Components composition of SDS lysis buffer (pH 8.0) 
Number SDS (w/v) NaCl (mM) Tris/HCl (mM) EDTA (mM) 
0.5% 250 100 25 
2% 250 100 25 
5% 250 100 25 
2% 100 25 
2% 150 100 25 
2% 250 100 25 
2% 500 100 25 
2% 250 10 25 
2% 250 50 25 
10 2% 250 100 25 
11 2% 250 200 25 
12 2% 250 100 
13 2% 250 100 25 
14 2% 250 100 50 
15 2% 250 100 100 
Organic reagents used to extract and precipitate DNA 
Procedure First extraction Third extraction First precipitation Second precipitation 
P: C: I C: I Ethanol Ethanol 
C: I C: I Ethanol Ethanol 
P: C: I Ethanol Eethanol 
P: C: I C: I KAc + 95% Ethanol Ethanol 
P: C: I C: I Isopropanol Ethanol 
C: I C: I Ethanol Isopropanol 
C: I C: I Isopropanol Isopropanol 
C: I C: I Isopropanol Ethanol 
Organic reagents used to extract and precipitate DNA 
Procedure First extraction Third extraction First precipitation Second precipitation 
P: C: I C: I Ethanol Ethanol 
C: I C: I Ethanol Ethanol 
P: C: I Ethanol Eethanol 
P: C: I C: I KAc + 95% Ethanol Ethanol 
P: C: I C: I Isopropanol Ethanol 
C: I C: I Ethanol Isopropanol 
C: I C: I Isopropanol Isopropanol 
C: I C: I Isopropanol Ethanol 

SDS method 3

The DNA extraction protocol was described in SDS method 1 except for the organic solvent varieties. The use of organic solvents was shown in Table 2. The addition volume of isopropanol was 0.6 vol supernatant.

SDS method 4

It was the optimized DNA extraction method. Its protocol was shown in SDS method 1 except several modifications: SDS lysis buffer (2% SDS (w/v), 150 mM NaCl, 50 mM Tris/HCl, 50 mM EDTA, pH 8.0), first extraction reagent (C: I), third extraction reagent (C: I), first precipitation reagent (isopropanol), second precipitation reagent (ethanol).

DNA quantitation and purity

DNA yield and purity were determined by using Nanodrop 2000 (Thermo Scientific, Waltham, U.S.A.), a UV spectrophotometry method, at 260 nm absorption value and absorbance ratios at 260/280 nm respectively.

Primers design and qualitative PCR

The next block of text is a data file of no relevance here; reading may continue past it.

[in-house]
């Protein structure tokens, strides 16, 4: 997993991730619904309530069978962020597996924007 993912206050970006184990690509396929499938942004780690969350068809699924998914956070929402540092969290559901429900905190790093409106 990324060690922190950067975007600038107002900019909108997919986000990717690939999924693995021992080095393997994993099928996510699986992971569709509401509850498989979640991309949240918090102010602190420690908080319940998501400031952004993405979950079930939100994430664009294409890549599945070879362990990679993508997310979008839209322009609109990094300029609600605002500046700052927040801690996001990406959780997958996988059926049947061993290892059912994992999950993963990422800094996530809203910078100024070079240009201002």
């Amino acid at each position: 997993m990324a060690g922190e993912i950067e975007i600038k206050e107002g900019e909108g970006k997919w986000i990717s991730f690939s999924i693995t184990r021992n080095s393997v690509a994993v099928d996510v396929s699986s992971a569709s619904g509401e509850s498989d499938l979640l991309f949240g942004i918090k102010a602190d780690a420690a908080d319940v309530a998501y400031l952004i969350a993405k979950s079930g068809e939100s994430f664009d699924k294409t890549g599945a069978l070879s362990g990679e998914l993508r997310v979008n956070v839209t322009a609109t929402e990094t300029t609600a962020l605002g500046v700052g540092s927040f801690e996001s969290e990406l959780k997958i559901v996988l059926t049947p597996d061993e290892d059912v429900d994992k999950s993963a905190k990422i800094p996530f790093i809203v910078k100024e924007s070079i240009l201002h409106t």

Routine PCR was carried out to screen cp4epsps gene and intrinsic lectin gene of soybean. Primer pairs, Lectin-F/R 1, and Epsps-F/R 1, were used by previous studies [5,17]. Other primers were designed using software Primer Premier 5 and Oligo 7 based on genomic sequences of the lectin gene (GenBank accession: K00821) and Glycine max transgenic cp4epsps gene for EPSPS class 2 precursor (GenBank accession: AB209952). All primers were synthesized by Sangon Biotech (Shanghai, China). Sequences of primers and amplification conditions were detailed in Table 3. The conventional PCRs were performed in 25 μl total reaction volume containing 1× Premix Taq™ (TaKaRa Bio Co., Beijing, China), 0.12 μM of each primer, and 80 ng template DNA. Amplifications were carried out in TECHNE TC-412 Thermal cycler (Staffordshire, U.K.) using 5 min denaturation at 95°C initially, then 35 cycles of 30 s at 94°C, 30 s at a specific annealing temperature (Table 3), certain extension time (Table 3) at 72°C, followed by a final extension of 10 min at 72°C.

Table 3
Primers and amplification conditions used in qualitative PCR
Target Primer Sequence (5′–3′) Amplicon size (bp) Annealing temperature (°C) Extension time (s) References 
lectin Lectin-F1 GCC CTC TAC TCC ACC CCC ATC C 118 58 20 [17
 Lectin-R1 GCC CAT CTG CAA GCC TTT TTG TG     
 Lectin-F2 TGC CGA AGC AAC CAA ACA TGA TCC T 438 56 40 This work 
 Lectin-R2 TGA TGG ATC TGA TAG AAT TGA CGT T     
 Lectin-F3 GGC AAA CTC AGC GGA AAC TGT 772 55 60 This work 
 Lectin-R3 TTA GAT GGC CTC ATG CAA CAC     
 Lectin-F4 ACC CTT GTT AGT CAA ACC ACA 1067 55 75 This work 
 Lectin-R4 AAC CCT ATC CTC ACC CAC TCG     
cp4epsps Epsps-F1 ATC CCA CTA TCC TTC GCA AGA 169 53 20 [5
 Epsps-R1 TGG GGT TTA TGG AAA TTG GAA     
 Epsps-F2 CCT TCA TGT TCG GCG GTC TCG 498 62 40 This work 
 Epsps-R2 GCG TCA TGA TCG GCT CGA TG     
 Epsps-F3 TTC ATC GGC GAC GCC TCG CTC ACA 700 64 60 This work 
 Epsps-R3 CGC GGA GTT CTT CCA GAC CGT TCA T     
 Epsps-F4 CGC CCG CAA ATC CTC TGG CCT TTC 1099 64 75 This work 
 Epsps-R4 CGT CTC GCC CTC ATC GCA ATC CAC     
Target Primer Sequence (5′–3′) Amplicon size (bp) Annealing temperature (°C) Extension time (s) References 
lectin Lectin-F1 GCC CTC TAC TCC ACC CCC ATC C 118 58 20 [17
 Lectin-R1 GCC CAT CTG CAA GCC TTT TTG TG     
 Lectin-F2 TGC CGA AGC AAC CAA ACA TGA TCC T 438 56 40 This work 
 Lectin-R2 TGA TGG ATC TGA TAG AAT TGA CGT T     
 Lectin-F3 GGC AAA CTC AGC GGA AAC TGT 772 55 60 This work